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Dom La Nena Releases New Album 'Tempo'

The new album out now on Six Degrees Records.

Dom La Nena Releases New Album 'Tempo'

The multi-talented singer, songwriter, producer, and cellist, Dom La Nena's new album, Tempo, is about time. With the new album the Brazilian-born, Paris-based artist created a series of small, crystalline moments - sometimes sunny, often dreamy, and occasionally laced with that beautiful nostalgia the Brazilians call saudade. The new album out now on Six Degrees Records.

Singles "Quién Podrá Saberlo" ft. Julieta Venegas, "Todo Tiene Su Fin," which first debuted with Complex and the multi-lingual lead single 'Oiseau Sauvage,' out now, all center around the album's core theme of time. The new album, Tempo is La Nena's third full-length release, after 2013's critically acclaimed Ela, and her internationally-flavored indie-folk collection called Soyo in 2015. Dom is also half of the duo called Birds On A Wire with Rosemary Standley (lead vocalist of the band Moriarty). Together, they have built a songbook from the baroque Henry Purcell to Leonard Cohen, passing by Gilberto Gil, Tom Waits, and Violeta Parra. They have released two albums (Birds on a Wire - 2014- and Ramages -2020) that are very successful in France, where they've been touring for almost 10 years. Add to that her time spent playing with Jane Birkin, Jeanne Moreau, Marcelo Camelo (from Brazilian band Los Hermanos) or Piers Faccini, and you have an artist with an eclectic, multi-lingual style that's hard to define but easy to like.

With its blend of pop, world, and chamber music, you may hear Tempo as a response to, or a respite from, difficult times. And you wouldn't be wrong, although La Nena says that wasn't intentional. "Composing and writing are a mysterious and very unconscious process for me. Everything in my life is a source of inspiration and has had an influence on my music and lyrics. I've become a mother recently and it has raised a lot of questions about the value of time and life. Consequently, some of these questions are very present on the album: Birth, anticipation, aging, death" comments Dom La Nena.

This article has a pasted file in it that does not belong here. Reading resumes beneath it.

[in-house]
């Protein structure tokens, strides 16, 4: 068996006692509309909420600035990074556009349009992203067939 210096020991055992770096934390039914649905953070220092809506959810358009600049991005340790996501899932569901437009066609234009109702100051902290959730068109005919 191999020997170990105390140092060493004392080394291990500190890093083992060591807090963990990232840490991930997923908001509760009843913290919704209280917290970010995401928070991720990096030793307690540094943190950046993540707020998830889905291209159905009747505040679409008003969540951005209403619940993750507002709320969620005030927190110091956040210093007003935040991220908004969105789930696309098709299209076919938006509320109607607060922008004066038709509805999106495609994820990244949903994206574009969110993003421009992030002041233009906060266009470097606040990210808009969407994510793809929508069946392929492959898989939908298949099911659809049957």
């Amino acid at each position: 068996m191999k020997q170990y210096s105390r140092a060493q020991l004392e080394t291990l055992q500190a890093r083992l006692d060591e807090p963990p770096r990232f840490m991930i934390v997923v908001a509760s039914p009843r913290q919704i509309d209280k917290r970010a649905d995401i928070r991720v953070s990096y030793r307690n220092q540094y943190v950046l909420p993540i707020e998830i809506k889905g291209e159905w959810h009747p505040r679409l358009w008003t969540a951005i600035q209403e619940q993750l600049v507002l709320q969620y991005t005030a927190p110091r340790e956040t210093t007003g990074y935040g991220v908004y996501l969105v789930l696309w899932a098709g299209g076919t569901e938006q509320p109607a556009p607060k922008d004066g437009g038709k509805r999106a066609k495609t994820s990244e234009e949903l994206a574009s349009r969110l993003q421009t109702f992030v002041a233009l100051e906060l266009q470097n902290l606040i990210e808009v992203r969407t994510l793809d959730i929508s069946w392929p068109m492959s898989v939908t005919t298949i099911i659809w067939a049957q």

Tempo may sound like a lush tapestry of synthesizers, strings, and percussion instruments but really the album is a remarkable display of Dom La Nena's arranging and orchestrating abilities. She created all the sounds on the album herself, using layers of her voice, her cello, and a few piano parts. Even the percussion sounds were made on the cello. "My intention on this album was to explore new ways to use my instrument, to change the original sound of the instrument and take it somewhere else," she says.

The album starts innocently enough, with the title track. "Tempo" acknowledges the cello's Baroque roots and pairs it with layers of Dom's vocals. "For the first time I had the desire to compose instrumental music. In the same way that I've tried to bring my cello far from his usual sonority, I also wanted to explore new musical genres."

Of course, there are lyrics on most of the songs, and in typical Dom La Nena fashion, those lyrics can be in Portuguese, Spanish, or French - or, as she points out, a mix of the three. "It is very difficult to explain because it's not something I control. The music makes the demand to match the sounds, the words, the specific language rhythms."

Julieta Venegas joins her on "Quién Podrá Saberlo" with overlapping vocals, clapping, and dreamy cello arrangements to create a sonically stunning song. And by the time we get to the eerie, almost Near Eastern-sounding "Moreno," La Nena is creating drones, percussion and what sounds like mallet instruments from her cello and effects.

An album about time could be an impossible mission, but La Nena has written many of these songs about specific moments in time. She has long been a gifted producer and arranger, and in stripping back the instrumental textures on this album, she displays a sure hand in the control room. Despite the restricted sonic palette, La Nena creates a wide range of sounds: the jaunty "Oiseau Sauvage," with its lilting vocal line; the waltzing bowed and plucked cellos of "Valsa"; the heart of her daughter on "Esperando Alma" and "Teu Coração" and the up tempo but still relaxed mood of "Vejo Passar." Melting vocal harmonies color the song "Doux De Rever," a song about growing older. And the subtle interplay of pizzicato cello, cello-percussion, and piano supports Dom La Nena's multi-part vocals on the album's closer, "Milonga," which she describes as a song about "death and transition." And in an album that's all about moments in time, none of these moments overstays its welcome.

Tempo marks the return of a distinctive and exceptional musician. It's about time.

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